To plot how much of the increase in life expectancy is caused by improvements in infant mortality, below I plotted the difference in the life expectancy at age 5 and at birth. I normalized these life expectancies by five years to compare apples to apples. Boys and girls born in 1900 and who survived infancy would live 12.9 and 12.5 years longer than their life expectancies at birth, respectively. Interestingly, boys have been disproportionately affected by infant mortality over the years by a small margin, and the figure below reflects this. If you know why, please leave a comment.
Posted by Laura McLay on January 23, 2012
The race for the Republican Presidential nomination has changed so much in the past week that it is hard to keep up. I enjoy reading Nate Silver’s NY Times blog when I have a chance. A week ago (Jan 16) he wrote a post entitled “National Polls Suggest Romney is Overwhelming Favorite for GOP Nomination, where he noted that Romney had a 19 point lead in the polls. He wrote
Just how safe is a 19-point lead at this point in the campaign? Based on historical precedent, it is enough to all but assure that Mr. Romney will be the Republican nominee.
Silver compared the average size of the lead following the New Hampshire primary across the past 20+ years of Presidential campaigns. He sorted the results according to decreasing “Size of Lead” the top candidate had in the polls. The image below is from Silver’s blog, where it suggests that Romney has this race all but wrapped up.
It looks almost impossible for Romney to blow it. I stopped following the election news until Gingrich surged ahead and the recount in Iowa led to Santorum winning the caucus.
A mere week later, it looks like Romney’s campaign is in serious trouble. Today (Jan 23), Silver wrote a post entitled “Some Signs GOP Establish Backing Romney is Tenuous.” His forecasting model for the Florida primary on January 31 now predicts that Newt Gingrich has an 81% chance of winning. This is largely because Silver weighs “momentum” in his model, which Gingrich has in spades.
Two months ago, I blogged about how Obama will win the election next year. I was only half-serious about my prediction. Although the model seems to work, it is based on historical trends that may not sway voters today. Plus, I had no idea who the Republican nominee would be. Despite my prediction, I certainly envisioned a tight race that Obama could lose. Not so much these days.
A lot has changed in the past week (and certainly in the past two months!)
My question is, what models are useful for making predictions in the Republican race? Will the issue of “electability” ever become important to primary voters?
Posted by Laura McLay on January 20, 2012
My last post discussed how one might estimate how many state license plates one would expect to see on a road trip. I made a spreadsheet to compute the probability of seeing each state license plate.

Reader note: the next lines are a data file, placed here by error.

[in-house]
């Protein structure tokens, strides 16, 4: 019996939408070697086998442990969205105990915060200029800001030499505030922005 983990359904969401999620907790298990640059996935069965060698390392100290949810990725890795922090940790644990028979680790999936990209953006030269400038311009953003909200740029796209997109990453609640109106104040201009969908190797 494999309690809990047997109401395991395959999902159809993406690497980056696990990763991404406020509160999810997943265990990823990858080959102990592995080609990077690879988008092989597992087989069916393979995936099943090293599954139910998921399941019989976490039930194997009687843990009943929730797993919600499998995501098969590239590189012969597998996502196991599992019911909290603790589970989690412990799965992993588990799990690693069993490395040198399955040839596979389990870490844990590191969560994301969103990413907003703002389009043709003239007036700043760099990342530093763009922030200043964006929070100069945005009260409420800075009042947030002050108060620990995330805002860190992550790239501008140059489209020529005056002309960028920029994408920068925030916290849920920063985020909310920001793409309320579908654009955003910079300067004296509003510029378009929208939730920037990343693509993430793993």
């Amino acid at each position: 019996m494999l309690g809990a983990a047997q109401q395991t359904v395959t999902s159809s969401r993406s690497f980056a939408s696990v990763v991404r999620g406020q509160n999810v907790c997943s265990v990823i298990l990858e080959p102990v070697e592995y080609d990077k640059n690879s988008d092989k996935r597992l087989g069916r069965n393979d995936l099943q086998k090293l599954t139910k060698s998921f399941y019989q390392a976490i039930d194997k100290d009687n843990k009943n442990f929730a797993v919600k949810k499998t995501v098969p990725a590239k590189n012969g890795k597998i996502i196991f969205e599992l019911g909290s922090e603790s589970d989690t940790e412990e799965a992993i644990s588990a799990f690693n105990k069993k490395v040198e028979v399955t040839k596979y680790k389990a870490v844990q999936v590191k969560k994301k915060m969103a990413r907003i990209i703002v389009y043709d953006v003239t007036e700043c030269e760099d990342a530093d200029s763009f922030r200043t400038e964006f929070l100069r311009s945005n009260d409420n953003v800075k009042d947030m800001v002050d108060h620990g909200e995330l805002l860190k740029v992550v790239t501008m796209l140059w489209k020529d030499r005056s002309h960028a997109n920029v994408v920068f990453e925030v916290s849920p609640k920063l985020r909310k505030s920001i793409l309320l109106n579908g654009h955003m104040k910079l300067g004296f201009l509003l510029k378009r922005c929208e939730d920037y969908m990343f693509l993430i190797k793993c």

The distance between state capitals was found here. The number of licensed drivers per state is here. I estimated the odds of seeing a license plate from state A in state B is captured by this formula:
P = exp(-K * (Distance from A to B in miles) / # of licensed drivers)
with K = 7000 – 2000*Summer01 – 1000*ExpensiveGas01. Summer01 is 1 if it is summer break and 0 otherwise. ExpensiveGas01 is 1 if it gas is “expensive” and AAA predicts that road trips will be down and 0 otherwise. I didn’t have time to properly identify a meaningful formula or calibrate the parameters. Suggestions here are welcome!
The results make me conclude that the first assumption is probably not true: the probabilities do depend on how long we are in a state. When driving to Vermont, we went through many (8) little states. When driving to Chicago, we went through fewer (5) states but were in each state for longer. Moreover, many of the Midwest states are not “destination” states. Take Indiana for instance. I love Hoosiers as much as the next person, but Indiana truly is the “Crossroads of America”–it’s a state that many people from other states drive through. It’s a better place to spot license plates than, say, Delaware. I didn’t take that into account.
Below is a detailed review of our winter trip numbers. It indicates the predicted probability of seeing each state license plate and whether we actually saw it. As asterisk (*) indicates whether the model is “off”–whether we (1) did not see a state with probability greater than 0.5 or (2) did not see a state with a probability of 0.5 or lower.
A copy of my spreadsheet is here if you want to see how I computed the numbers.
|State||Cumulative probability of seeing each state||States we saw|
|District of Columbia||1||Yes|
Posted by Laura McLay on January 19, 2012
My family took a lot of road trips when I grew up. To combat boredom, we tried to see how many state license plates we would see on our trip. On a trip to see Mount Rushmore, we found almost all of the states.
As an adult and geek, the license plate game has (subtlety?) changed. Now, I combat boredom by talking with my husband about how to come up with a probability distribution for how many state license plates we would expect to see on a road trip from point A to point B.
We took two road trips this year: one from Richmond, VA to Chicago, IL over the summer, the second from Richmond, VA to Burlington, VT over the winter break. We saw ~35 states in our first trip and ~25 states in our second trip. My husband and I immediately noticed that we accrued license plates at a slower rate on our winter trip, which we suspect was from fewer people making road trips over the winter as compared to summer.